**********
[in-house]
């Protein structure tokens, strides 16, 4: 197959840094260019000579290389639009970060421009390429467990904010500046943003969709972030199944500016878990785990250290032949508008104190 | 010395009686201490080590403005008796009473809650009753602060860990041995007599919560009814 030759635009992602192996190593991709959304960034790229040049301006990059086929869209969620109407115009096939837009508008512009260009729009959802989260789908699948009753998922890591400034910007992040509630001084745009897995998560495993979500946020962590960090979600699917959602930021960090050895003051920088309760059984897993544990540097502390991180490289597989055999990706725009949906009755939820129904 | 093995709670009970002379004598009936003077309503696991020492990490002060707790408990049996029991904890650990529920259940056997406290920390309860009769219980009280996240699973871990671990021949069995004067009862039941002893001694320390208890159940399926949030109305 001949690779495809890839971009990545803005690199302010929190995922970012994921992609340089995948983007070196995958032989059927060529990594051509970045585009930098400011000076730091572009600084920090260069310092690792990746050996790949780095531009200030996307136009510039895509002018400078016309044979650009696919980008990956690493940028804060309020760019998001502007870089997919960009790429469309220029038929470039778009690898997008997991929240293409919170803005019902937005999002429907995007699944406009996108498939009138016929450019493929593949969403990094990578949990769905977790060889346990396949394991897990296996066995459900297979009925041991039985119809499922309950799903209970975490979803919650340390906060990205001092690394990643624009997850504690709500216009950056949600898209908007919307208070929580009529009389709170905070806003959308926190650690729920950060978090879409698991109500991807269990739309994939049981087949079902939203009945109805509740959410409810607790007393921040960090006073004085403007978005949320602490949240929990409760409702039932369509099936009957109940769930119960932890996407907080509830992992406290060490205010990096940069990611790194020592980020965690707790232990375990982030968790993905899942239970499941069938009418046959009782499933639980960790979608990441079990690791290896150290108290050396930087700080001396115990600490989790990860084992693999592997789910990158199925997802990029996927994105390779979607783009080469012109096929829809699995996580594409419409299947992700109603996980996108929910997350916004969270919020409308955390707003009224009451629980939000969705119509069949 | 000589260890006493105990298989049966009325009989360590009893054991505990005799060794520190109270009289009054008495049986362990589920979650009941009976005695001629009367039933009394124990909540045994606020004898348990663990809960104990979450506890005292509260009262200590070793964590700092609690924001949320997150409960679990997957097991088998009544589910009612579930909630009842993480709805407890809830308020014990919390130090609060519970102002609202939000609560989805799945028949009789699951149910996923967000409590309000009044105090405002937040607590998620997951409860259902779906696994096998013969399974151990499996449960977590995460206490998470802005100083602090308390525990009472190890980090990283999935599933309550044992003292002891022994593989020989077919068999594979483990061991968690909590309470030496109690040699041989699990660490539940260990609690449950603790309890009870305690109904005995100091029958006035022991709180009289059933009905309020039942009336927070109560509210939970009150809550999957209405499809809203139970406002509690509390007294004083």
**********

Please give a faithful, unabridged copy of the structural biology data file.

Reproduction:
[in-house]
């Protein structure tokens, strides 16, 4: 197959840094260019000579290389639009970060421009390429467990904010500046943003969709972030199944500016878990785990250290032949508008104190 | 010395009686201490080590403005008796009473809650009753602060860990041995007599919560009814 030759635009992602192996190593991709959304960034790229040049301006990059086929869209969620109407115009096939837009508008512009260009729009959802989260789908699948009753998922890591400034910007992040509630001084745009897995998560495993979500946020962590960090979600699917959602930021960090050895003051920088309760059984897993544990540097502390991180490289597989055999990706725009949906009755939820129904 | 093995709670009970002379004598009936003077309503696991020492990490002060707790408990049996029991904890650990529920259940056997406290920390309860009769219980009280996240699973871990671990021949069995004067009862039941002893001694320390208890159940399926949030109305 001949690779495809890839971009990545803005690199302010929190995922970012994921992609340089995948983007070196995958032989059927060529990594051509970045585009930098400011000076730091572009600084920090260069310092690792990746050996790949780095531009200030996307136009510039895509002018400078016309044979650009696919980008990956690493940028804060309020760019998001502007870089997919960009790429469309220029038929470039778009690898997008997991929240293409919170803005019902937005999002429907995007699944406009996108498939009138016929450019493929593949969403990094990578949990769905977790060889346990396949394991897990296996066995459900297979009925041991039985119809499922309950799903209970975490979803919650340390906060990205001092690394990643624009997850504690709500216009950056949600898209908007919307208070929580009529009389709170905070806003959308926190650690729920950060978090879409698991109500991807269990739309994939049981087949079902939203009945109805509740959410409810607790007393921040960090006073004085403007978005949320602490949240929990409760409702039932369509099936009957109940769930119960932890996407907080509830992992406290060490205010990096940069990611790194020592980020965690707790232990375990982030968790993905899942239970499941069938009418046959009782499933639980960790979608990441079990690791290896150290108290050396930087700080001396115990600490989790990860084992693999592997789910990158199925997802990029996927994105390779979607783009080469012109096929829809699995996580594409419409299947992700109603996980996108929910997350916004969270919020409308955390707003009224009451629980939000969705119509069949 | 000589260890006493105990298989049966009325009989360590009893054991505990005799060794520190109270009289009054008495049986362990589920979650009941009976005695001629009367039933009394124990909540045994606020004898348990663990809960104990979450506890005292509260009262200590070793964590700092609690924001949320997150409960679990997957097991088998009544589910009612579930909630009842993480709805407890809830308020014990919390130090609060519970102002609202939000609560989805799945028949009789699951149910996923967000409590309000009044105090405002937040607590998620997951409860259902779906696994096998013969399974151990499996449960977590995460206490998470802005100083602090308390525990009472190890980090990283999935599933309550044992003292002891022994593989020989077919068999594979483990061991968690909590309470030496109690040699041989699990660490539940260990609690449950603790309890009870305690109904005995100091029958006035022991709180009289059933009905309020039942009336927070109560509210939970009150809550999957209405499809809203139970406002509690509390007294004083």